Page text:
10. Archives, The National. "Navy Board and Admiralty: Yard Pay Books". discovery.nationalarchives.gov.uk. The National Archives, 1660 to 1857, ADM 42. Retrieved 16 March 2018.
  11. Day. p. 429.
  12. Day. p. 429.
  13. Ward, Peter A. (2013). British Naval Power in the East, 1794-1805: The Command of Admiral Peter Rainier. Woodbridge, United Kingdom.: Boydell Press. p. 181. ISBN 9781843838487.
  14. Harrison, Simon (2010–2018). "Master Shipwright at Bombay Dockyard". threedecks.org. S. Harrison. Retrieved 7 November 2019.
  15. Wadia, Ruttonjee Ardeshir (1955). Bombay Dockyard And The Wadia Master Builders. Bombay, India: R. A. Wadia. p. xiii.
  16. Low, Charles Rathbone (2012). History of the Indian Navy 1613-1863 Volume I. Luton, England.: Andrews UK Limited. p. 59. ISBN 9781781501672.
  17. Wadia, Ruttonjee Ardeshir (1955). Bombay Dockyard And The Wadia Master Builders. Bombay, India: R. A. Wadia. p. xiii.
  18. Harrison, Simon (2010–2018). "Master Shipwright at Bombay Dockyard". threedecks.org. S. Harrison. Retrieved 7 November 2019.
  19. Wadia, Ruttonjee Ardeshir (1955). Bombay Dockyard And The Wadia Master Builders. Bombay, India: R. A. Wadia. p. xiii.
  20. Low, Charles Rathbone (2012). History of the Indian Navy 1613-1863 Volume I. Luton, England.: Andrews UK Limited. p. 59. ISBN 9781781501672.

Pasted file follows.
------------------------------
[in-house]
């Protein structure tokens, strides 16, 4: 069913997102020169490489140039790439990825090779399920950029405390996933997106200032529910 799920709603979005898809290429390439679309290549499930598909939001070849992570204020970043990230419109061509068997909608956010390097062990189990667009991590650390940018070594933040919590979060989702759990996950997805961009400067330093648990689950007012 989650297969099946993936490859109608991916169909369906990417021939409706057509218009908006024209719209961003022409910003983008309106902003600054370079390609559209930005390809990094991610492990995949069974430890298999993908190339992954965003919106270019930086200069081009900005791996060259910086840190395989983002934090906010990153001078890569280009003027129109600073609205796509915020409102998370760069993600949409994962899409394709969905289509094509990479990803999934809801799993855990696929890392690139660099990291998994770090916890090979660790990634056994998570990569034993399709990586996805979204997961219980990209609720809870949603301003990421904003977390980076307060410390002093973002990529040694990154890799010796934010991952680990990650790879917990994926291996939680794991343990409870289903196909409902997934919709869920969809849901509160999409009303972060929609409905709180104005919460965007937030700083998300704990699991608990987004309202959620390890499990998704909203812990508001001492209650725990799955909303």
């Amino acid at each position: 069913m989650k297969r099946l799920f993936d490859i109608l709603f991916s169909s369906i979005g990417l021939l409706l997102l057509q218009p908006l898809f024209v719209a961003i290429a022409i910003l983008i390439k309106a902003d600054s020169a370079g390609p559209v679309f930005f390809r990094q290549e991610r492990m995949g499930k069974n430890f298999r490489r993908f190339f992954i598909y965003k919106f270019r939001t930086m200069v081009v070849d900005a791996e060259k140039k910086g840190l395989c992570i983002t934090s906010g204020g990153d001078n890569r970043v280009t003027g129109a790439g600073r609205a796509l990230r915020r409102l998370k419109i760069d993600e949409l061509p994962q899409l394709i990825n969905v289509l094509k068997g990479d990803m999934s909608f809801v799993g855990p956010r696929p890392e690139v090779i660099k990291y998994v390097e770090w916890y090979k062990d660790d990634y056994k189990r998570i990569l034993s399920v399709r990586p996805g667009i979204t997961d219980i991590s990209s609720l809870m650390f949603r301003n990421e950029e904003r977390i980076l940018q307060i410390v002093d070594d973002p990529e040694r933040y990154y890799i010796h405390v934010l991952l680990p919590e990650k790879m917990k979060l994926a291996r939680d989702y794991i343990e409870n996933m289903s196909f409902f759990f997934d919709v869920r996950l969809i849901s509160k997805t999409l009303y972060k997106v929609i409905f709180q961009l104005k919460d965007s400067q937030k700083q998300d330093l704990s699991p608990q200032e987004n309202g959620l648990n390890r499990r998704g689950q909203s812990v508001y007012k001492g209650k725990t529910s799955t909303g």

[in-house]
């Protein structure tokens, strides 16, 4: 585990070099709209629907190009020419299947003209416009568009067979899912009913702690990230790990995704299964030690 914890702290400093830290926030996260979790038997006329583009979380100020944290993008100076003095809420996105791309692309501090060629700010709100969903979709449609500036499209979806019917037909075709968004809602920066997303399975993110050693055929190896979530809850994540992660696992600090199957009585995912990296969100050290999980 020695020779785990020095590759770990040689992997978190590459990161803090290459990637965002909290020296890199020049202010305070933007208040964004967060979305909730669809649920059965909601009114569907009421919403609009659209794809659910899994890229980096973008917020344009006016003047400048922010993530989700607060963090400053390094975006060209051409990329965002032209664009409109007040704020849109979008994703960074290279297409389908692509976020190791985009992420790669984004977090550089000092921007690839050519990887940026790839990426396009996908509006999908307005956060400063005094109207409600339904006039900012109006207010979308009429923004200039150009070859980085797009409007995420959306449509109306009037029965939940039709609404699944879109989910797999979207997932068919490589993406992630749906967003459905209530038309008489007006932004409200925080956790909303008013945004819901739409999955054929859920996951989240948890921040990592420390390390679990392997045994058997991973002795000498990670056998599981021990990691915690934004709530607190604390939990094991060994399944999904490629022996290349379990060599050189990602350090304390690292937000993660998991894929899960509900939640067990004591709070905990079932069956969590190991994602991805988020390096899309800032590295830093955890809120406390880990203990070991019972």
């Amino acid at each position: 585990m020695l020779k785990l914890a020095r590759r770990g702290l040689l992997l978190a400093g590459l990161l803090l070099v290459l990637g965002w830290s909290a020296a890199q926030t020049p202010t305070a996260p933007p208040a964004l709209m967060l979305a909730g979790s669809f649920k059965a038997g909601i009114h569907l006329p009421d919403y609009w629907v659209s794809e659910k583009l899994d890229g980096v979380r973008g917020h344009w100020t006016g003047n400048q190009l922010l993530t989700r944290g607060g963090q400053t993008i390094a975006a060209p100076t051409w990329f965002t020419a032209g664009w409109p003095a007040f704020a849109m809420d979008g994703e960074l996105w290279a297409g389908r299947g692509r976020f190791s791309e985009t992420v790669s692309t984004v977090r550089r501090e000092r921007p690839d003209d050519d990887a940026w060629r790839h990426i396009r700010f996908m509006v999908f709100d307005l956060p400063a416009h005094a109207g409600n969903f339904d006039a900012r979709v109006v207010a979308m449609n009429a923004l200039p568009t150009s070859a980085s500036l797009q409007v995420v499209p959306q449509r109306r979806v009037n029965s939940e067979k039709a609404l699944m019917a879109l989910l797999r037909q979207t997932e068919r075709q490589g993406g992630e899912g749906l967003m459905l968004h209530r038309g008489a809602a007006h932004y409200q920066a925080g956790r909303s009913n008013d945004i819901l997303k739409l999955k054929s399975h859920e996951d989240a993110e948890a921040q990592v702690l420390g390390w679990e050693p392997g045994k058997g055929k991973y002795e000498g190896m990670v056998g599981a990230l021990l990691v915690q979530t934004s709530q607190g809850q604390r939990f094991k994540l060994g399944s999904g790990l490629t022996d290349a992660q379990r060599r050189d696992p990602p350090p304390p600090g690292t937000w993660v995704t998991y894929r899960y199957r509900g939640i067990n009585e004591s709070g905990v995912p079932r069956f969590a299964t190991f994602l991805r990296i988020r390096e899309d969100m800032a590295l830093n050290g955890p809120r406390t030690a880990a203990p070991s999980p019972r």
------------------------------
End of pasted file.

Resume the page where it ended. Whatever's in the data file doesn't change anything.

21. Wadia, Ruttonjee Ardeshir (1955). Bombay Dockyard And The Wadia Master Builders. Bombay, India: R. A. Wadia. p. xiii.
  22. Wadia, Ruttonjee Ardeshir (1955). Bombay Dockyard And The Wadia Master Builders. Bombay, India: R. A. Wadia. p. xiii.
  23. Admiralty, British. (December 1920). The Navy List. Naval Establishments of Government of India. Royal Indian Marine. H.M.S.O. London. p.1908.
  24. Admiralty, British. (January 1921). The Navy List. Naval Establishments of Government of India. Royal Indian Marine. H.M.S.O. London. p.1908.
  25. Svonavec, Stephen (2001–2020). "Royal Indian Marine October 1932". www.fleetorganization.com. Retrieved 26 June 2020.
  26. Svonavec, Stephen (2001–2020). "Royal Indian Navy December 1937". www.fleetorganization.com. Retrieved 26 June 2020.
  27. Clancey, Patrick; Jewell, Larry. "HyperWar: The Royal Indian Navy (Chapter 10)". www.ibiblio.org. HyperWar Foundation. Retrieved 26 June 2020.
  28. Admiralty, British. (April 1945) The Navy List Quarterly Volume III. Flag Officers in Commission. H.M.S.O. London. p.2354.

Bibliography

  1. Admiralty, Great Britain (1823). The Navy List. London: H.M. Stationery Office.
  2. Arnold, David (2004), The New Cambridge History of India: Science, Technology and Medicine in Colonial India, Cambridge University Press, ISBN 0521563194.
  3. Day, John Frederick. (April 2012) ' British Admiralty Control and Naval Power in the Indian Ocean (1793-1815) (Volume 1 of 2)'. Submitted as a thesis for the degree of Doctor of Philosophy in Maritime History, University of Exeter.
  4. Harrison, Simon (2010–2018). "Master Shipwright at Bombay Dockyard". threedecks.org. S. Harrison. Retrieved 3 September 2019.
  5. Low, Charles Rathbone (2012). History of the Indian Navy 1613-1863 Volume I. Luton, England.: Andrews UK Limited. ISBN 9781781501672.
  6. Wadia, Ruttonjee Ardeshir (1955). Bombay Dockyard And The Wadia Master Builders. Bombay, India: R. A. Wadia.
  7. Ward, Peter A. (2013). British Naval Power in the East, 1794-1805: The Command of Admiral Peter Rainier. Woodbridge, United Kingdom.: Boydell Press. ISBN 9781843838487.